Today is the day it all began for us crime writers.
Today, in 1841, the world's first detective story appeared in print.
Think about all you know of detective fiction...The thinking detectives of Arthur Conan Doyle, Agatha Christie, and Louise Penny. The character-driven plots of James Lee Burke. The non-professional crimesolvers in almost every other mystery book of today.
All of these stem from Poe's creation--Dupin and Rue Morgue.
here.) Think about Poe's intention--introducing 'ratiocination' into the thought processes of the day. He also emphasized the importance of reading and writing through Dupin's utilization of newspaper accounts in solving the crime. These were modern ideas in 1841.
As I said in my recent post on books, I just finished The Beautiful Cigar Girl by Daniel Stashower. In that book, I learned a lot about Poe's process for placing works in publication. It wasn't a pretty process for the genius, and I highly recommend the book for those interested in learning more about Poe, the crime that helped change New York City's police force, and how to write compelling true crime.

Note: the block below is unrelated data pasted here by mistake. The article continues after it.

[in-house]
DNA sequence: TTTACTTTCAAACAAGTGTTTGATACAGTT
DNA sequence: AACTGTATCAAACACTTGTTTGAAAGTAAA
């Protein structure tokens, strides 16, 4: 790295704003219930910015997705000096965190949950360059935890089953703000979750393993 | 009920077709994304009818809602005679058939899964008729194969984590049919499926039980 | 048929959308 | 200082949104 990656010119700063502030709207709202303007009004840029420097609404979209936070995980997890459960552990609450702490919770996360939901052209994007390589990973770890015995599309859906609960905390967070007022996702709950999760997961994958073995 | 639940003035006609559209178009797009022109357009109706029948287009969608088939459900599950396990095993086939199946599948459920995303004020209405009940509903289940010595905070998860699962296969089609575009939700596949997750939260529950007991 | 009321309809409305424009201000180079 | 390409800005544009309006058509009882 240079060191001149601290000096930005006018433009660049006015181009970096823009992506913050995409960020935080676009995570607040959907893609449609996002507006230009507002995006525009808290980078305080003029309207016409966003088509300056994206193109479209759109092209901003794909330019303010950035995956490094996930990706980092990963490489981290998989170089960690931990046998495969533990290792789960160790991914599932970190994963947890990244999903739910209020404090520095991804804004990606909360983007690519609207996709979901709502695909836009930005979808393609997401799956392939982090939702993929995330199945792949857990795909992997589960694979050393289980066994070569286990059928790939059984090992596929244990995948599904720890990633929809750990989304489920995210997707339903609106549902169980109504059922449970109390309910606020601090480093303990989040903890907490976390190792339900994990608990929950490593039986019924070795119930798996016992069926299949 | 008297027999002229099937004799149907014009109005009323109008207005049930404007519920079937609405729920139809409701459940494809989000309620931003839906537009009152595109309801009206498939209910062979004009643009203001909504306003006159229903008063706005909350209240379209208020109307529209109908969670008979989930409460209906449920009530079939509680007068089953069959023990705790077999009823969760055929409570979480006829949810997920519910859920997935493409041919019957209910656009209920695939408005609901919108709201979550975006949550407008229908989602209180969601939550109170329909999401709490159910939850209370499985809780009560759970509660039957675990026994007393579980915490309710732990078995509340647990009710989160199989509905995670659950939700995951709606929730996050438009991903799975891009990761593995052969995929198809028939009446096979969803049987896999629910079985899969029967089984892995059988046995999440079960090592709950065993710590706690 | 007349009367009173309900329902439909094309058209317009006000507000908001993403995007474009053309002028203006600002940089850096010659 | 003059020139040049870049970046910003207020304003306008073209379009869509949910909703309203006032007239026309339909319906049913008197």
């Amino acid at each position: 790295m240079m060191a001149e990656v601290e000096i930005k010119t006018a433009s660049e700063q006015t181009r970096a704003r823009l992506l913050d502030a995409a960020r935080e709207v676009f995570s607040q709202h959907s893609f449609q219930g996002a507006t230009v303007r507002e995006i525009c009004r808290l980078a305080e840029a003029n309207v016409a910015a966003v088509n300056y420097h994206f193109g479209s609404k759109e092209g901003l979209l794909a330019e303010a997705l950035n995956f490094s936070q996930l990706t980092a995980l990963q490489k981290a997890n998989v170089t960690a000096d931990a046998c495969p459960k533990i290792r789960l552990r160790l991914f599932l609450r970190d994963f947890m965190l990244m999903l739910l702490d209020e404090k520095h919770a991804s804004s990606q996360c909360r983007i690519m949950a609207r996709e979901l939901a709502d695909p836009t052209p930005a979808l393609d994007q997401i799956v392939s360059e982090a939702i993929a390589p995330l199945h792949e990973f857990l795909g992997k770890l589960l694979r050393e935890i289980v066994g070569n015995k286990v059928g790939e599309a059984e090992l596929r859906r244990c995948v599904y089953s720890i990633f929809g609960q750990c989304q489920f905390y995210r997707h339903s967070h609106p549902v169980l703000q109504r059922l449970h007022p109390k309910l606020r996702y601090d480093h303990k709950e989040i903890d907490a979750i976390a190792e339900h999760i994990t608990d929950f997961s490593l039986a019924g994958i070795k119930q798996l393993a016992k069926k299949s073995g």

How do you incorporate these ideas in your writing? Knowing that the armchair detective and using newspapers and other written sources in crimesolving comes from Poe, does that make you appreciate him more? Will it make you read his stories again, this time with a closer eye to structure?
If you saw a flash of another article in your sidebar or on this site, you aren't crazy. I originally wrote a different post for today, and then realized the event about which you just read could not go unnoticed on a crime writer's blog. Check back tomorrow for the original post, Raising a child, Raising a book.